Oler v. State

Annotate this Case

378 S.W.2d 857 (1964)

Wendell Hollis OLER, Appellant, v. The STATE of Texas, Appellee.

No. 36645.

Court of Criminal Appeals of Texas.

April 22, 1964.

Rehearing Denied June 3, 1964.

James E. Bock, Dallas, Phil Burleson, Dallas, (on appeal only), for appellant.

Henry Wade, Dist. Atty., C. M. Turlington, Asst. Dist. Atty., Dallas, and Leon B. Douglas, State's Atty., Austin, for the State.


The offense is the possession of morphine with two prior felony convictions alleged for enhancement under Article 63, Vernon's Ann.P.C.; the punishment, life.

Officers Cavender and Green testified that on the day in question they were looking for appellant and observed him as he backed out of a parking lot, that he proceeded in a northerly direction for a short distance and then made a U-turn, that they continued in pursuit, and that appellant brought his automobile to a halt, got out on the passenger's side, ran across a parking lot adjacent to a liquor store, and into a vacant lot before they were able to apprehend him. They stated that just as one of them tackled appellant, some white pills and a small match box fell from his hand, and as they raised appellant to his feet and *858 were in the process of placing handcuffs upon him, appellant attempted to stomp the white pills and the match box into the ground. They, along with Officer Maze, who was also present, retrieved the pills and in turn submitted them to the Criminal Investigation Laboratory. Dr. Mason testified that the pills contained morphine.

The prior convictions were established.

Appellant did not testify, but recalled the arresting officers and fully questioned them further concerning their original testimony.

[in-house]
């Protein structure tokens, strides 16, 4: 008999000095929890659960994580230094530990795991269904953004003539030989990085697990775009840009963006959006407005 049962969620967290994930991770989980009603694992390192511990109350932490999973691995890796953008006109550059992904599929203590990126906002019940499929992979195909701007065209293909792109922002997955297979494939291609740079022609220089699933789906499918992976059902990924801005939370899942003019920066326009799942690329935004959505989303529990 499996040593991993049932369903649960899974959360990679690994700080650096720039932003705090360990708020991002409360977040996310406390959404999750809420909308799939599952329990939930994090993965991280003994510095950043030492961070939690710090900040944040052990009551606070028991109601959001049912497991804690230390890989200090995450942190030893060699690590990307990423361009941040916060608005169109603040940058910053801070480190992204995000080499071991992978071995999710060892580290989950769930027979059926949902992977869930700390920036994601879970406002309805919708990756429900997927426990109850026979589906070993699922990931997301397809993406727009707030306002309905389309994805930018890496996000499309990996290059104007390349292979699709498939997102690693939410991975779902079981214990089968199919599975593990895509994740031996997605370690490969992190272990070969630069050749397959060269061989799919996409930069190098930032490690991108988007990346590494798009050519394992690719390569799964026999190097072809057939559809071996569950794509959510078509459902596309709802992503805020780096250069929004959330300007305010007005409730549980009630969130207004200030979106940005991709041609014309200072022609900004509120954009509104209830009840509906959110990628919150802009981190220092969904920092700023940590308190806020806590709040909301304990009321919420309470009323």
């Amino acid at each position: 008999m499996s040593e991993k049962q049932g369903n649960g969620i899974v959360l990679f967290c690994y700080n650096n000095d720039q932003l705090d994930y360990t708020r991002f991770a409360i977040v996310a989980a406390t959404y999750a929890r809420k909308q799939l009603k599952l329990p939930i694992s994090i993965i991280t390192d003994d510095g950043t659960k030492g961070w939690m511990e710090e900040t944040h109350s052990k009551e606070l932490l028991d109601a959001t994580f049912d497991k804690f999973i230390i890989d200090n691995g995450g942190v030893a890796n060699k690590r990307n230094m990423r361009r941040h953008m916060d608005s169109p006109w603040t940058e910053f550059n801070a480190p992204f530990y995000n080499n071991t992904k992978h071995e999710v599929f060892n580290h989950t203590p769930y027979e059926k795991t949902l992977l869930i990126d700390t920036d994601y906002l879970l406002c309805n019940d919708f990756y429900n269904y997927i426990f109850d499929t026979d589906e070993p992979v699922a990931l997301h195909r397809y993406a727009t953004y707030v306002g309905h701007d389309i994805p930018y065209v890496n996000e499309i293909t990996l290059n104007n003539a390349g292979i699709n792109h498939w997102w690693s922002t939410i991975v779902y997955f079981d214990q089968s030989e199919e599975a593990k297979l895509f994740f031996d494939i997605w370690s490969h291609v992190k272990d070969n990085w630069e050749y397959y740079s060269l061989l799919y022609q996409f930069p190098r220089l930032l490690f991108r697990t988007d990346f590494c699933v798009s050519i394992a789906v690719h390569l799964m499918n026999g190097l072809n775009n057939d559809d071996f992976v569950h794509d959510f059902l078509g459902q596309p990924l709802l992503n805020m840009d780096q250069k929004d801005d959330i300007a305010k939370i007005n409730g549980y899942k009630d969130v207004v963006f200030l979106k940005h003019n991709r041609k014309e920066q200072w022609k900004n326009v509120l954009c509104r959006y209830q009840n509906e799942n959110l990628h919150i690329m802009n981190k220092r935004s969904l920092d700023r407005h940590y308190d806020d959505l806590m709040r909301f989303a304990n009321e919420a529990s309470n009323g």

Appellant's attorney on appeal raised two contentions. His first is that the court erred in permitting proof as to other prior convictions not alleged in the indictment. Appellant's trial counsel did not object on such grounds at the time such proof was made, and therefore, nothing is presented for review in this Court.

Appellant's next contention is that he was denied due process when the State was permitted to read to the jury the indictment containing the recitation of the two prior convictions and to establish proof as to them before hearing evidence and determining appellant's guilt as to the primary offense. This question was first discussed by this Court, and decided contrary to appellant's contention, in Redding v. State, 159 Tex.Cr.R. 535, 265 S.W.2d 811, 815. Redding has been repeatedly followed and cited as recently as February of this year in Carso v. State, Tex.Cr.App., 375 S.W.2d 297, where we pointed out that Article 642, V.A.C.C.P. requires the first order of proceeding after a jury has been selected to be the reading of the indictment.

Appellant relies upon the opinion of the United States Court of Appeals, Fourth Circuit, in Lane v. Warden, Md., 320 F.2d 179, in which it was held that reading to the jury, at the commencement of the trial, that part of the indictment relating to prior convictions destroyed the impartiality of the jury and constituted a denial of due process. This holding, while certainly persuasive, is not binding upon this Court. In his brief appellant also cites the case of State v. Johnson, Idaho, 383 P.2d 326, in support of his contention. There the Idaho Supreme Court exercised the rule making power granted it by statute, and decided to follow a procedure under which that part of the indictment containing the recitation of the prior convictions would not be read to the jury until after the issue of guilt as to the primary offense had been decided.

This Court has not been granted rule making powers, and we have concluded that the radical changes in long established common law and statutory procedures which would be required, were appellant's contention to be sustained, must therefore come from the Legislature and not this Court. While we agree that there is much merit in appellant's contention, and undoubtedly the trend is in that direction, we must exercise judicial restraint and await the action of the legislative branch of our government.

Finding the evidence sufficient to support the conviction and no reversible error, the judgment is affirmed.

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